I can also think of something that rhymes with “Nick.
” - Slick? - Try again.
Quinn, everything okay? Uh, no, just got off the phone with the hospital.
It seems that Officer Cole's internal bleeding didn't stop, so he died an hour ago.
Looks like we've got two murders on our hands.
Boss, did you hear about this? Find the source of that meat.
(elevator bell dings) (elevator bell dings) (upbeat African music playing, food sizzling) (lively crowd chatter) (bleating) WOMAN: Gentlemen, come, come.
You need spices? I have spices.
Tsire has a lovely flavor.
Peanuts and spices, perfect for meat.
MOORE: That is the problem.
We have no meat.
Perhaps you can help us? This is a market.
There is plenty of meat.
You pick something.
I have spices to make it delicious.
MOORE: Uh, no, no, no, no.
I want to cook my friend a piece of home.
Mm-hmm.
I need bushmeat.
What is the word you said? Bushmeat, please.
This is America.
I am an American.
I don't know about that.
Now, go.
Go! (sighs) No one's willing to talk to us.
Patience.
The word will spread.
Someone always wants to make money, huh? Is it odd this is making me hungry? Everyone gets hungry.
Even butlers.
MAN: Fresh veggies, gentlemen! Come try some.
No, thanks.
One taste can change your mind.
You did say you were hungry.
Wait, I know you.
MOORE: I I don't think so.
Yes, yes, yes, You are a government man.
Please, keep your voice down, huh? Oh, I will.
If the rich government man donates to the knife show.
Knife show? You've got a long way before you turn pro.
I am flawless.
Hardly.
Look at your ear.
Practice makes perfect.
Yeah, clearly you need lots of it.
Hey, Clayton, pay the man and let it be, huh? We do not want trouble.
WOMAN: Let go of me! She did not pay for that! I saw you! Who do you think you are? You cannot come to our market and just think you can take All right, all right, break it up! That's enough! Break it up! Hey, that's enough! Or I start spraying! Get off her! I've recently seen how nasty this stuff is.
I really don't want to use it.
Okay? So stop.
Please.
Who the hell are you? She was stealing from us! I can explain.
DAWSON: Thanks for returning Cole's boots.
The familiar scent and visual can help them understand.
Help them grieve and move on.
Worth a shot.
I agree.
Question is: how did you know to bring the boots? (chuckles) I know that you'd want Cole's badge.
We're finished with processing.
Thank you.
(softly): Yeah.
Really thought that he'd pull through.
You two were close.
Yeah, I trained him.
And right now I'm wondering if I did a good enough job.
This place, these people, they're family.
I think you did everything right.
Jody still won't eat.
Sounds funny, but you know, they get depressed.
Yeah, I've seen that before.
My daughter, Kelly, she used to ride down by the beach.
There was this stable near the water, owned by an old Korean War vet.
He started calling her Sergeant Reckless.
After the war horse, why? One summer, his wife died, and her horse wouldn't ride, wouldn't eat.
Kelly noticed that, and she made it her project.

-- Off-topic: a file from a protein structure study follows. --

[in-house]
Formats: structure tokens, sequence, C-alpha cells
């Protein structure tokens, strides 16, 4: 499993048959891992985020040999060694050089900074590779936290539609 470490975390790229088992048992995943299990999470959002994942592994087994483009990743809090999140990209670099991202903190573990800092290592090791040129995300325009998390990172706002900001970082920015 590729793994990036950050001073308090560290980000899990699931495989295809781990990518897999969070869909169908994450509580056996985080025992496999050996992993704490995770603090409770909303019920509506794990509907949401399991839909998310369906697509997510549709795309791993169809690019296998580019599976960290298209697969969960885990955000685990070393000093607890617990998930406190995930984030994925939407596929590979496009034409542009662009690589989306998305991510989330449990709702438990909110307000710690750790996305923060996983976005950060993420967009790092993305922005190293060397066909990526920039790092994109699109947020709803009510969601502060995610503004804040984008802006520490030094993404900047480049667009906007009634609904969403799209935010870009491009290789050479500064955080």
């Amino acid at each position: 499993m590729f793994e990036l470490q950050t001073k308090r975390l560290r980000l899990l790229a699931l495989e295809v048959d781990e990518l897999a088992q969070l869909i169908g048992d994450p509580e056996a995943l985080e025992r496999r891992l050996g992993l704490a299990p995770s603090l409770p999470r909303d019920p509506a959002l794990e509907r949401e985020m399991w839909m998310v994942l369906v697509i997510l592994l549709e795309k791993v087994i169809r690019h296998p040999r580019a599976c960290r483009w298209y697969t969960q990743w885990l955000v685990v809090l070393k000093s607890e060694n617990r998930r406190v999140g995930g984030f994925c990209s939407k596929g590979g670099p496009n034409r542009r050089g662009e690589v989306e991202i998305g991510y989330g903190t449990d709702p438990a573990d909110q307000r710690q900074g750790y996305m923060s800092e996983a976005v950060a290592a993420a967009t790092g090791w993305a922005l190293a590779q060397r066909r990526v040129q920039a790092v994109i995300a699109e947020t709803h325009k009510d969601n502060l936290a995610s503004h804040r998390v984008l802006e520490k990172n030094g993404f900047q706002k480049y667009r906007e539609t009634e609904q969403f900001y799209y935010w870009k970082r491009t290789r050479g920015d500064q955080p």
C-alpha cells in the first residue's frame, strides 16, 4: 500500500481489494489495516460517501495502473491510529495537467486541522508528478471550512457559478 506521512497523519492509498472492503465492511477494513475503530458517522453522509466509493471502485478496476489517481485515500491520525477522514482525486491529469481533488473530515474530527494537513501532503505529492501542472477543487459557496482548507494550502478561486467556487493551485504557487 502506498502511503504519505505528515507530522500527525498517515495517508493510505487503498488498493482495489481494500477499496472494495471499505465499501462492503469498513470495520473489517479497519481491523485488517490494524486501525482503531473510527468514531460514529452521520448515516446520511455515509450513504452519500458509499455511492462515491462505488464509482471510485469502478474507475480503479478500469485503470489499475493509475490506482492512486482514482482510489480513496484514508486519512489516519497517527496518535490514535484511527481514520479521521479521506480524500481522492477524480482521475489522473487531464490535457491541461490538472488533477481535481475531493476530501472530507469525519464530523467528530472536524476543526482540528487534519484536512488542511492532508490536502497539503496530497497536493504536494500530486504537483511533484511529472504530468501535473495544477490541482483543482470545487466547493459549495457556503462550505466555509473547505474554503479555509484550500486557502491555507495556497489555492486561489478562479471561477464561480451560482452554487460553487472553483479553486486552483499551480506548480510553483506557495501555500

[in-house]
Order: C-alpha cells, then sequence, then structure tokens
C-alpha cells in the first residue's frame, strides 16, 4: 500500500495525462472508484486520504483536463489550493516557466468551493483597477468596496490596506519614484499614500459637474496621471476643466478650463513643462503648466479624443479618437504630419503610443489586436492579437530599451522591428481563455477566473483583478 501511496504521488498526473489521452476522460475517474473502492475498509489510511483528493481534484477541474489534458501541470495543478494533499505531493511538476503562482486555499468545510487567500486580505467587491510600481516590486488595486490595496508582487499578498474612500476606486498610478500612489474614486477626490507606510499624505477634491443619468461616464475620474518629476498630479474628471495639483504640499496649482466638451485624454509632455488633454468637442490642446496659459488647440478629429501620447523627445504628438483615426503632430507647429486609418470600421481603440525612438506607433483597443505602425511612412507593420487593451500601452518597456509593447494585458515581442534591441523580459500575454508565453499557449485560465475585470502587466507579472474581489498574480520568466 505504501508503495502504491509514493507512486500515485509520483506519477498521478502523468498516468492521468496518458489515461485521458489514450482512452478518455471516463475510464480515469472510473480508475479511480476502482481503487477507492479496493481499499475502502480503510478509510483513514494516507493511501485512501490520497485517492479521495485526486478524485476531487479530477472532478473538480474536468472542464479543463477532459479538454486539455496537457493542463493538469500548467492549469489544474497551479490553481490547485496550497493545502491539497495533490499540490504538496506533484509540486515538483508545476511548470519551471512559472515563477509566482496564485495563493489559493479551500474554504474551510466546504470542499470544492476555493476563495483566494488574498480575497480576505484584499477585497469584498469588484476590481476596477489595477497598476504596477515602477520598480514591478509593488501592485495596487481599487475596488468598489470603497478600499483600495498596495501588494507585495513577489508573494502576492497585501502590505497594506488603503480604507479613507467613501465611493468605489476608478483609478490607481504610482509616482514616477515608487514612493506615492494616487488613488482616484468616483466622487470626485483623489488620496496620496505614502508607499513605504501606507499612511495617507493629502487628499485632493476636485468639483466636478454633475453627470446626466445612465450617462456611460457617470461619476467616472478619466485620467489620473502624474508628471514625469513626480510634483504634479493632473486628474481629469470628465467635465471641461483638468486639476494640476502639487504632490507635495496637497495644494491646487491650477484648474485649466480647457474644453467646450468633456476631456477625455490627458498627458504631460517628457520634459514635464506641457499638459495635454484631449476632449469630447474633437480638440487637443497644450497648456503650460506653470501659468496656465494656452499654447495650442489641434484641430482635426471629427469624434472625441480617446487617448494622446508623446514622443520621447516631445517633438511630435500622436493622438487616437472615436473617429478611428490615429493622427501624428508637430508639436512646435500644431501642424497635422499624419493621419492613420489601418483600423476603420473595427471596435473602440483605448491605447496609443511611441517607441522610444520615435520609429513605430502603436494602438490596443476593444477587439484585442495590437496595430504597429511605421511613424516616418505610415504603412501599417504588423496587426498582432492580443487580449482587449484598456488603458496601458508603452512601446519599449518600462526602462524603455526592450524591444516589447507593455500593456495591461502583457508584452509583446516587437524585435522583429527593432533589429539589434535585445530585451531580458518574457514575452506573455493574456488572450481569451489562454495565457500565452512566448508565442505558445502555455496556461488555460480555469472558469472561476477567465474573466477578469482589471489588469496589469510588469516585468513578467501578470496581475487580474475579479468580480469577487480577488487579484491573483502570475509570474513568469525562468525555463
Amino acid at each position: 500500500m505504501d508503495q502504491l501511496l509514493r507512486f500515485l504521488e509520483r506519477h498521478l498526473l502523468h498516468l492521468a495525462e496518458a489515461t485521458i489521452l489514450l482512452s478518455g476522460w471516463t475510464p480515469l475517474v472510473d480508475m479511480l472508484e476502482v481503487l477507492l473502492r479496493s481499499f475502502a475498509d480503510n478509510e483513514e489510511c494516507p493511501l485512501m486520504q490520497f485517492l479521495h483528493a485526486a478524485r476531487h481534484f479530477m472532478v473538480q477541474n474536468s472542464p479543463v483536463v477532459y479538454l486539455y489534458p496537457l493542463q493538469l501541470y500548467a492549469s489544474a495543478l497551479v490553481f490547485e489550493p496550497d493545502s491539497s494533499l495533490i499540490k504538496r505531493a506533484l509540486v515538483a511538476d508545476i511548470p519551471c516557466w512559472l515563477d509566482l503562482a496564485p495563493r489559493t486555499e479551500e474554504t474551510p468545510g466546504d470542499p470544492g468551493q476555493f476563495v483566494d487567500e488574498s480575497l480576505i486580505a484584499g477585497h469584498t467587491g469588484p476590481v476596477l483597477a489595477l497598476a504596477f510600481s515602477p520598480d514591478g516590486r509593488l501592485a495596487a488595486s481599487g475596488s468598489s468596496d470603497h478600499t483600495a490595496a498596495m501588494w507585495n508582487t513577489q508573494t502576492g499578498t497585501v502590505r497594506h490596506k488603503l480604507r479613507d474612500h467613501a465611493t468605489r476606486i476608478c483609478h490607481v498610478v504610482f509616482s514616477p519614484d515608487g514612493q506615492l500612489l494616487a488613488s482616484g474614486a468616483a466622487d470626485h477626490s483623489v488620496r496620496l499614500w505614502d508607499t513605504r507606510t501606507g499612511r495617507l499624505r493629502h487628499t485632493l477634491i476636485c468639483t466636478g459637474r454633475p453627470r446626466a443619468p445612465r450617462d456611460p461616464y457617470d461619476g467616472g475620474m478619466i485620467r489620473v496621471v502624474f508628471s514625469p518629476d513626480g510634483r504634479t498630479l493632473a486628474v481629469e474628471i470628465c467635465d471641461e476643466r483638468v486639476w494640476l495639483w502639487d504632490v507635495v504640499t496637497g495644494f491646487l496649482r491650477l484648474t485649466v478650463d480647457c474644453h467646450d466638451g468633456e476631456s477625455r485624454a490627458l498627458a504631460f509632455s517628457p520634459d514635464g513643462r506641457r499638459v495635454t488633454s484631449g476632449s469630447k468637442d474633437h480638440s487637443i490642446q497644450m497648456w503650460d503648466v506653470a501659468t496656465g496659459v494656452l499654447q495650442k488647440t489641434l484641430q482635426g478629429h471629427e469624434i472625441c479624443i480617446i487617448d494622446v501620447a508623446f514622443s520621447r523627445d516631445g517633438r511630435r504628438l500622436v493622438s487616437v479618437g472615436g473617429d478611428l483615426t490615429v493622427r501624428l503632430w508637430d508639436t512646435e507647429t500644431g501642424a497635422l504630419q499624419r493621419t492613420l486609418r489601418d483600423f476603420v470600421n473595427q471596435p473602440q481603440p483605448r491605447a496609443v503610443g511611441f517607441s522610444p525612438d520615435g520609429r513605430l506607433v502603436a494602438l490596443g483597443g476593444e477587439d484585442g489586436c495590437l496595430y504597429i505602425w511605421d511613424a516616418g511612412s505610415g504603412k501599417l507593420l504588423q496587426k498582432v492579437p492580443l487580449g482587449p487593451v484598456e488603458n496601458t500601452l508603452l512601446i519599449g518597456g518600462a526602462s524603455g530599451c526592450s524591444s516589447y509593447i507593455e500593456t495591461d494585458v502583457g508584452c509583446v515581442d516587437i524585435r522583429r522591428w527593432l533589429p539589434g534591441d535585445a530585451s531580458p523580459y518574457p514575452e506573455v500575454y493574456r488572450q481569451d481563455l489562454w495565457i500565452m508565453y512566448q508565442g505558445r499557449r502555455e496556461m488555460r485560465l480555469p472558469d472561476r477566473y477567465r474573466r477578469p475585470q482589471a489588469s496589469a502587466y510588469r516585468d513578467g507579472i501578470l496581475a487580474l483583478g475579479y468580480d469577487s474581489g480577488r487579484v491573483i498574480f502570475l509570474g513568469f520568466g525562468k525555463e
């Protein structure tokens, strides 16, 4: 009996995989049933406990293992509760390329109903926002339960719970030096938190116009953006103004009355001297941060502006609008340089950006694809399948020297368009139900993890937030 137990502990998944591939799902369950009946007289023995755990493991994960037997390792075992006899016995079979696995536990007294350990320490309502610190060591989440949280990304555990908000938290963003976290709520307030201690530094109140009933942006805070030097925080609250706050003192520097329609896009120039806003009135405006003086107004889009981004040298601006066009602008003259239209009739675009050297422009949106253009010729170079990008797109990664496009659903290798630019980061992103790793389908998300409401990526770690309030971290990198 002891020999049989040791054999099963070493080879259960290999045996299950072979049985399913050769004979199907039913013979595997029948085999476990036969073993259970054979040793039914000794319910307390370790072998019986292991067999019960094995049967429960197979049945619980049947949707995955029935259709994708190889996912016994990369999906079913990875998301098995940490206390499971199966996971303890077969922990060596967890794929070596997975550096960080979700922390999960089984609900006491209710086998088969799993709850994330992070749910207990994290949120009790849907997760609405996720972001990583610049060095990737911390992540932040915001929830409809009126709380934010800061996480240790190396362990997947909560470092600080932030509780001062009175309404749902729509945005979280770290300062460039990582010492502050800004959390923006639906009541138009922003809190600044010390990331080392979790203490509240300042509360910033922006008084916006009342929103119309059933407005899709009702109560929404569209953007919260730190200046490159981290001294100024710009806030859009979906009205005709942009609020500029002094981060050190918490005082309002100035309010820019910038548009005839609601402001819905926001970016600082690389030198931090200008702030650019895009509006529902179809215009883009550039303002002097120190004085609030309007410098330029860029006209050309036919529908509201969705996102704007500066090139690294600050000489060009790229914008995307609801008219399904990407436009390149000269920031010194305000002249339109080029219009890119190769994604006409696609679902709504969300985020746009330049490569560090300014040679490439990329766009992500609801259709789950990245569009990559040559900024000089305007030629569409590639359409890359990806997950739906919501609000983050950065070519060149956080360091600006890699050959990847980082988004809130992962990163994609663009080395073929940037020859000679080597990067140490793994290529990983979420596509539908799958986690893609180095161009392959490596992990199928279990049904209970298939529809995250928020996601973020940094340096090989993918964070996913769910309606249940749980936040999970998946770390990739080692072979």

Horse ignored her.
But she kept going back.
Every day.
Until the horse started eating.
Mm-hmm.
She knew that that horse just needed a buddy.
Sergeant Reckless, because like the war horse, your daughter was a lifesaver.
(chuckles) So horse sense runs in the family.
No.
Uh, that was all her.
I saw the way that you were with Jody yesterday.
You're just what he needs to break his funk.
Funk? Everybody here has already tried everything; this horse is as stubborn as they come, and I think he's finally met his match, Gibbs.
At least, I hope so, anyways, if you're willing.
A horse that doesn't eat, dies.
I was only trying to help.
Okay, last time I was here, NCIS thought my friend was guilty, so I wanted to clear his name.
I was there, asking questions about bushmeat.
No one would answer me, so I started poking around.
They thought you were stealing.
Because they're hiding something.
I didn't find anything to prove that, but I can tell.
Wait a minute.
Who told you the murder had to do with bushmeat? Abby.
Okay.
What else do we have? Nothing.
We've hit a dead end.
No leads on the bushmeat or the smuggling pipeline.
(door opens, closes) Okay, first thing.
I only talked to Phoebe because she knew the victim.
I didn't know she was gonna go commando.
What's the second thing? Okay, the second thing should be the first thing.
I used the wildlife DNA database to track all the animals from the meat shack.
They all came from the Gbarma District of Liberia.
Is that good or bad? It's a bad thing.
A small village in Gbarma just reported an Ebola outbreak.
All the meat downstairs was clear.
Next shipment won't be.
No.
We have to cut off this pipeline, now.
Okay, CDC, FDA and the FAA have all been notified.
FAA? According to the USDA, bushmeat gets into the country via airports.
How many different agencies are involved with this stuff? Well, I left out FWS, who said the meat can be hidden in shipments of fish or other legal foods.
But mostly, it's just smuggled in suitcases.
Well, you won't find that in the food court.
Point is, a shipment tainted with Ebola has its way of getting here.
We're gonna stop them.
McGEE: Yeah, we're trying, boss.
We've been through all the Liberian Intel.